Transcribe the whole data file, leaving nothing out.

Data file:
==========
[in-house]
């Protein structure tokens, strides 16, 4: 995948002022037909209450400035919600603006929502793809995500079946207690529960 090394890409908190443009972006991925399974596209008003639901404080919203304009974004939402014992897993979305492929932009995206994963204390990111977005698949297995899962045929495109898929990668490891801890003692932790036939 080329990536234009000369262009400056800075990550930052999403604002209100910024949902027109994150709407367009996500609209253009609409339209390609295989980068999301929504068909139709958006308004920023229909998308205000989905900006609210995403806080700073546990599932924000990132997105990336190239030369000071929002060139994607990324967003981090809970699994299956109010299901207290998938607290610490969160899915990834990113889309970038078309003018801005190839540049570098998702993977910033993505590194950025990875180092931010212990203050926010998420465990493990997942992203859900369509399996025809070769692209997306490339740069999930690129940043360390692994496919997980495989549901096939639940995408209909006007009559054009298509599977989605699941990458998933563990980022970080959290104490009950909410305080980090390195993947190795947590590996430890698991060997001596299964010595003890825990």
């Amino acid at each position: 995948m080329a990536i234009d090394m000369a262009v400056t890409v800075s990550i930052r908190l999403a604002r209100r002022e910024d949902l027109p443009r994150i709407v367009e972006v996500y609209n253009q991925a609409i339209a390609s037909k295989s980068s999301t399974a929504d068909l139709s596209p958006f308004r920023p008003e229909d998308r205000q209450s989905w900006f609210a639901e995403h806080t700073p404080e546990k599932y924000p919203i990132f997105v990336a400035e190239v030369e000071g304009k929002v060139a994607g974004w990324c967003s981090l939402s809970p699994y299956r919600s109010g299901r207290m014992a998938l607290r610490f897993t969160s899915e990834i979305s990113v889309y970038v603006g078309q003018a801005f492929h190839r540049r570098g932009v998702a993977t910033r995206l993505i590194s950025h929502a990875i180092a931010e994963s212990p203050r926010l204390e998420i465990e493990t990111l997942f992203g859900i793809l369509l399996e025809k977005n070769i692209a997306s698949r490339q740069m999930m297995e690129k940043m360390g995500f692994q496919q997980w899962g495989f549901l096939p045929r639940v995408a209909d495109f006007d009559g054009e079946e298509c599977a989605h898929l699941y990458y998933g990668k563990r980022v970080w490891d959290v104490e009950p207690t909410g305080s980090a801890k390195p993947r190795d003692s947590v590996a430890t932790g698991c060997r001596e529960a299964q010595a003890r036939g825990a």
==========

[in-house]
């Protein structure tokens, strides 16, 4: 995948002022037909209450400035919600603006929502793809995500079946207690529960 090394890409908190443009972006991925399974596209008003639901404080919203304009974004939402014992897993979305492929932009995206994963204390990111977005698949297995899962045929495109898929990668490891801890003692932790036939 080329990536234009000369262009400056800075990550930052999403604002209100910024949902027109994150709407367009996500609209253009609409339209390609295989980068999301929504068909139709958006308004920023229909998308205000989905900006609210995403806080700073546990599932924000990132997105990336190239030369000071929002060139994607990324967003981090809970699994299956109010299901207290998938607290610490969160899915990834990113889309970038078309003018801005190839540049570098998702993977910033993505590194950025990875180092931010212990203050926010998420465990493990997942992203859900369509399996025809070769692209997306490339740069999930690129940043360390692994496919997980495989549901096939639940995408209909006007009559054009298509599977989605699941990458998933563990980022970080959290104490009950909410305080980090390195993947190795947590590996430890698991060997001596299964010595003890825990």
């Amino acid at each position: 995948m080329a990536i234009d090394m000369a262009v400056t890409v800075s990550i930052r908190l999403a604002r209100r002022e910024d949902l027109p443009r994150i709407v367009e972006v996500y609209n253009q991925a609409i339209a390609s037909k295989s980068s999301t399974a929504d068909l139709s596209p958006f308004r920023p008003e229909d998308r205000q209450s989905w900006f609210a639901e995403h806080t700073p404080e546990k599932y924000p919203i990132f997105v990336a400035e190239v030369e000071g304009k929002v060139a994607g974004w990324c967003s981090l939402s809970p699994y299956r919600s109010g299901r207290m014992a998938l607290r610490f897993t969160s899915e990834i979305s990113v889309y970038v603006g078309q003018a801005f492929h190839r540049r570098g932009v998702a993977t910033r995206l993505i590194s950025h929502a990875i180092a931010e994963s212990p203050r926010l204390e998420i465990e493990t990111l997942f992203g859900i793809l369509l399996e025809k977005n070769i692209a997306s698949r490339q740069m999930m297995e690129k940043m360390g995500f692994q496919q997980w899962g495989f549901l096939p045929r639940v995408a209909d495109f006007d009559g054009e079946e298509c599977a989605h898929l699941y990458y998933g990668k563990r980022v970080w490891d959290v104490e009950p207690t909410g305080s980090a801890k390195p993947r190795d003692s947590v590996a430890t932790g698991c060997r001596e529960a299964q010595a003890r036939g825990a």